The TEMPEST @ THE ISLAND
Brave Mirror’s production of William Shakespeare’s The Tempest could be considered daring, considering the student-run theatre company had been founded merely months ago. That, coupled with their bold decision to debut their company with one of the most widely-performed and acclaimed plays in theatrical history, runs the risk of being dramatically over-ambitious. However, the result is a marvellous display of musicality and wonderment.
Directed by Jamie Saul, The Tempest follows banished Duke Prospero and his daughter Miranda as they encounter strange spirits and intruders on their remote island. The simple set – a map of Prospero’s island which is drawn out on the floor in chalk – allows the cast to take full advantage of the space onstage, milling past the audience and throwing themselves across the stage. Instrumental in conveying the atmosphere of the island was the use of sound and lighting, the former being orchestrated by Jack Harding, whose score beautifully accompanies the narrative. Indeed, the distinct musicality that was ubiquitous throughout the play evoked a sense of enchantment, enhanced by Connor Ash’s use of lighting to not only indicate a change in scene, but also the altering moods of the play. However, at times I found the lack of visual effects rather underwhelming in presenting Prospero’s island, with the reliance on sound effects not fully expressing the beauty of the landscape of which the characters speak.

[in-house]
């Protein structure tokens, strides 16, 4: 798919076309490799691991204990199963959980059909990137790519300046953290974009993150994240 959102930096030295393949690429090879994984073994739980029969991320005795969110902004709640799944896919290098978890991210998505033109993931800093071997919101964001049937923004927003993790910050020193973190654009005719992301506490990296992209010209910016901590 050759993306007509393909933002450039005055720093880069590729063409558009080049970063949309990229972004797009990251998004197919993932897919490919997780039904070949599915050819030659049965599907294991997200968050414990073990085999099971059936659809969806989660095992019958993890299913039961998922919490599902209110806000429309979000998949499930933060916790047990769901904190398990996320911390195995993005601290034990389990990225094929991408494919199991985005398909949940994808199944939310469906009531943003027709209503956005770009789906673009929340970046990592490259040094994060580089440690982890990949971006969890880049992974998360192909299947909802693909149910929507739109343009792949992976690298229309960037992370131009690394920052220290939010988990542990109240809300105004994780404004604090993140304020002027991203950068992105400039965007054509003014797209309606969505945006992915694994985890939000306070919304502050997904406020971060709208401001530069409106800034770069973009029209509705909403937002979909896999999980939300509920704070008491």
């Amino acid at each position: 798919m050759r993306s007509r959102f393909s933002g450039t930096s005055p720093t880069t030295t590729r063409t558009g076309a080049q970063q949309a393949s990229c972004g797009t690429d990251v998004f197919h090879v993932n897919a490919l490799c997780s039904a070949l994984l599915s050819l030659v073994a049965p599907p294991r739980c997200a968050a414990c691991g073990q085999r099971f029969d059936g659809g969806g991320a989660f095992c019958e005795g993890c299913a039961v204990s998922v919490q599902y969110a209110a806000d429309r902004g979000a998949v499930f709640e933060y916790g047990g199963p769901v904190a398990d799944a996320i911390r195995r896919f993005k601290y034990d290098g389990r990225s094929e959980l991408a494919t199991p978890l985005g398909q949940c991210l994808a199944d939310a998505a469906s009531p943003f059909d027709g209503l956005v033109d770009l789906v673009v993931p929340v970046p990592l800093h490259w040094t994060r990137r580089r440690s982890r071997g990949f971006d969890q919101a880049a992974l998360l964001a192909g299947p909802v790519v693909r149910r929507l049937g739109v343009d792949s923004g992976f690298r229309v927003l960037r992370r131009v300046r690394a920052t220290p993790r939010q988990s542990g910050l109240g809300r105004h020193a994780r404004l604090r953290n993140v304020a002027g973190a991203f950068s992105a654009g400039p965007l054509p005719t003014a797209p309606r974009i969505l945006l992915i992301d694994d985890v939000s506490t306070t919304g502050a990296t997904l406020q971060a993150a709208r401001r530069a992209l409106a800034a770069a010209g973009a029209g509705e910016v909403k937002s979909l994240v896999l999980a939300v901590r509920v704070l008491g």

Rather cleverly, the role of Prospero was split between three actors (Elin Alexander, Madeleine Cross and Saul himself), with each portrayal being considerably different from the other, aiding the changing tones in the play. The first Prospero is played with a tense austerity, whilst the second Prospero is affable and kind, joyous in his daughter’s betrothal to the hopelessly infatuated Ferdinand. The third Prospero is perhaps most intriguing, with his plea for the audience to “let your indulgence set me free” delivering a sombre note to the play.
I adored the opening scene, in which a stern Prospero narrates the storm that brought him and daughter Miranda (Josie Dixey Watson) to the remote island. Whilst Prospero bids Miranda to pay attention (“dost thou attend me?”), the supporting characters are frozen in time, like museum displays. Whilst this scene is fraught with emotion, the rest of the play is fast-moving, flitting from Prospero’s cell to the depths of the island with little pause. However, this was at the expense of some scenes feeling rushed, particularly the interactions between Duke Alonso and his men.
The standout of the production was Ariel, played masterfully by Phoebe Averdieck. She dances around the stage, her presence indicated by tense orchestral strings and a pale blue beam. As an audience, we are caught between sympathising with Ariel’s tender vulnerability when begging for freedom and being astonished by her manipulation of the shipwrecked crew. Comic relief was provided in the form of the delightful drunkards Stephano and Trinculo, played by Megan Good and Tallula White respectfully. At times, the two actors diverted attention from Tom Younger’s Caliban, although his delivery of “the isle is full of noises” speech aptly captured the monster’s desperation.
Saul’s production of The Tempest was remarkably well-rehearsed and well-performed, an impressive feat particularly on its first night. With productions as captivating in its storytelling as this, I’m excited to see what Brave Mirror do next.
Photography by Lion Schellerer, courtesy of Brave Mirror Productions.